Will PC gaming ever be fully replaced by consoles? My guess is no, and it mostly boils down to one reason: input.
My two favorite types of games are still (a) strategy, and (b) shooters. And I find it very hard to see myself comfortably playing either one of them on a console.
Strategy games come in two flavors: real-time (Warcraft) and turn-based (Heroes of Might and Magic). For real-time strategy, the mouse is ESSENTIAL to move fast enough to manage everything on the screen. For both of them, precision clicking is required at least ten times a minute. Try doing that with a hand held controller. I have, when I rented Starcraft 64 for my Nintendo. It's very hard. In order to make up somewhat for this difficulty, Blizzard doubled the number of units you can select at once, and created a "highlight everything on the screen" button. This helps macro-management, but not micro. There is no good way to quickly select a caster and target a spell where you need it. With a turn-based game these issues are eased a bit -- and I know that Heroes designer Gus Smedstad has said himself that he doesn't like the twitch reflex aspect of Warcraft. But even with no time pressure, clicking an area of the screen with a joystick is extremely frustrating, and if you have to do it often enough, it can get old fast.
Then there's the keyboard -- hotkeys. Not everybody takes the trouble to learn them, but I think everyone who does would agree with me that they can't live without them anymore. So many interface issues just seem to go away when you can quickly type "H" to switch heroes, "E" to end the day, "BH" to build a town hall, "C" for a chain lightning spell. Having an entire board full of free keys, most of which have letters and numbers for quick mnemonic reference, is a huge help.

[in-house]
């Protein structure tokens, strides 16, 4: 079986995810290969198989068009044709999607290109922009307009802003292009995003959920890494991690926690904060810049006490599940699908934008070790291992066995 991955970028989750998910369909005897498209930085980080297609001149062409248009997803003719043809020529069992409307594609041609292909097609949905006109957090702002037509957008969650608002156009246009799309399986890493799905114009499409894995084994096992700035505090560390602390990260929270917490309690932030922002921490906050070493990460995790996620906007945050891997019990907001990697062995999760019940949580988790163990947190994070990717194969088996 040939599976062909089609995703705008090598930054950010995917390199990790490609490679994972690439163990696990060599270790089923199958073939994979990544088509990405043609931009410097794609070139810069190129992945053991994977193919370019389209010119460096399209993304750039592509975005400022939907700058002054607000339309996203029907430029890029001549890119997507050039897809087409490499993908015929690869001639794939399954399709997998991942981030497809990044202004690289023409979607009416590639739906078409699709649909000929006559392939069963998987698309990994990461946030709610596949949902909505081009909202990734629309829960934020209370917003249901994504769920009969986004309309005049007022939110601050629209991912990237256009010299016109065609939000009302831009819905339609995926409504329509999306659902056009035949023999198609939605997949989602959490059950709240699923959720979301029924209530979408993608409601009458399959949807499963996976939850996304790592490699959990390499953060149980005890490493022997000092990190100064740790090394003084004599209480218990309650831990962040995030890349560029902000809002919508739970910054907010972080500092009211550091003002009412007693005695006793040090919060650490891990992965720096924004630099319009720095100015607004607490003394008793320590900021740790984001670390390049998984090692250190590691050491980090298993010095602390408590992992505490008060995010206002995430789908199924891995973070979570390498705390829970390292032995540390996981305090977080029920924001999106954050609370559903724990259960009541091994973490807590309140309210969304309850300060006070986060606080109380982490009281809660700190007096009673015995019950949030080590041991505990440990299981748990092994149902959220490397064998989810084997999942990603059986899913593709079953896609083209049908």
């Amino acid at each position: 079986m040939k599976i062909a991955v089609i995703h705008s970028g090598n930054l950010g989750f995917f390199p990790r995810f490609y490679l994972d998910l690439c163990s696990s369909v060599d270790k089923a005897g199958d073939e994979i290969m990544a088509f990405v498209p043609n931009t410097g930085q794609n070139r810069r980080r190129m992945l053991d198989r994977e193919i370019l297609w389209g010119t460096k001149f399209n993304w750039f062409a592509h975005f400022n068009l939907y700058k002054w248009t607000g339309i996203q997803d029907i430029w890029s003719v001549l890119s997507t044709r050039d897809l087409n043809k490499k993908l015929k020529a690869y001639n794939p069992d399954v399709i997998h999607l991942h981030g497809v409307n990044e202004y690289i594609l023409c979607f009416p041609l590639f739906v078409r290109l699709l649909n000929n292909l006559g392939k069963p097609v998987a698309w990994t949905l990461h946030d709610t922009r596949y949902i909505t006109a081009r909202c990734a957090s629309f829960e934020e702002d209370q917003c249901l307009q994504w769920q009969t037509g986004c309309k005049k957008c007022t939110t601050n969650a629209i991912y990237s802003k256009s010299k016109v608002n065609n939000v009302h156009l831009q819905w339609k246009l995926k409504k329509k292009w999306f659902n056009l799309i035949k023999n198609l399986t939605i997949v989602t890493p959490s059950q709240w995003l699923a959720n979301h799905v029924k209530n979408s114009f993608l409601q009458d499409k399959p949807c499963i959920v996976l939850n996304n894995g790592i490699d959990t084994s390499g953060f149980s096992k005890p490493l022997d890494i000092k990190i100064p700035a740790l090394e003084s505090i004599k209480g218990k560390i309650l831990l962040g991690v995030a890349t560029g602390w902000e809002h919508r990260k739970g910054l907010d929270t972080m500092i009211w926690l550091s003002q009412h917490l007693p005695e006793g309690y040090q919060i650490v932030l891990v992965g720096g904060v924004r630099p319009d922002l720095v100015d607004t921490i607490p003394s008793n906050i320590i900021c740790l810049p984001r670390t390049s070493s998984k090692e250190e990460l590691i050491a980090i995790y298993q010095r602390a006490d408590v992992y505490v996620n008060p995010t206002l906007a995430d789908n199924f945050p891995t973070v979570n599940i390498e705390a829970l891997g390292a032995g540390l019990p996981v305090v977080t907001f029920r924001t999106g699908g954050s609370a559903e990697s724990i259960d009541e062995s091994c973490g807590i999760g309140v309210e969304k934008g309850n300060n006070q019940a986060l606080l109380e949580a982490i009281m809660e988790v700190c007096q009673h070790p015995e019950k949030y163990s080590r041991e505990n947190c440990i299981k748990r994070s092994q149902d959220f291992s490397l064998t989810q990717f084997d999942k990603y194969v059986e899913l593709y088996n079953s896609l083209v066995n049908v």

Many action type games rely on the same dynamic. Just imagine trying to play Diablo II with a joystick. I think I could handle moving my character that way, even though choosing a target from the crowd around you would be tricky. Especially with a spellcaster or bow user. But there's no way I can see handling the multitude of other tasks that make Diablo an interesting game - all the inventory managing, skill switching, character adjusting, potion guzzling, etc. We're not talking about some overly complicated game that people hate. We're talking about one of the best selling PC games of all time, and we're talking about a game that I've personally introduced to at least five non-gamers, with a very high success rate.
As for first person shooters, they're mostly unplayable on a console. I won't touch the stuff, myself. I played James Bond and Perfect Dark, two of the most highly praised shooters on the Nintendo 64. Hate them. Metroid Prime made it easy to aim, but I think it was a fluke. And in any case, auto-aiming just isn't the same as precision mouse aiming, and I don't think it will ever catch on in the multi-player arena the way Quake and Counter-Strike have.
The interface issues we're talking about are far from insignificant. Many consoles have tried to introduce keyboards and mice, but they haven't caught on. Not surprising, either. They just don't work in a comfy armchair. And one more issue I can think of that doesn't work on a console is the ability to save lots of games. You have a hard time playing Serious Sam without a dozen quicksaves in memory, even if you didn't have the aiming issues. And few console games I can recall give you the ability to just load up an old save file and begin play from any point in the game that you wish. You have to start over.
Don't get me wrong, I like kicking back and playing a relaxing game on the Cube. So far, Zelda is my favorite. But even Zelda hasn't really compelled me to keep playing it after winning. In the end, the games that have real staying power for me are the ones that are deep enough to require all the extra depth that you only get on a full featured computer.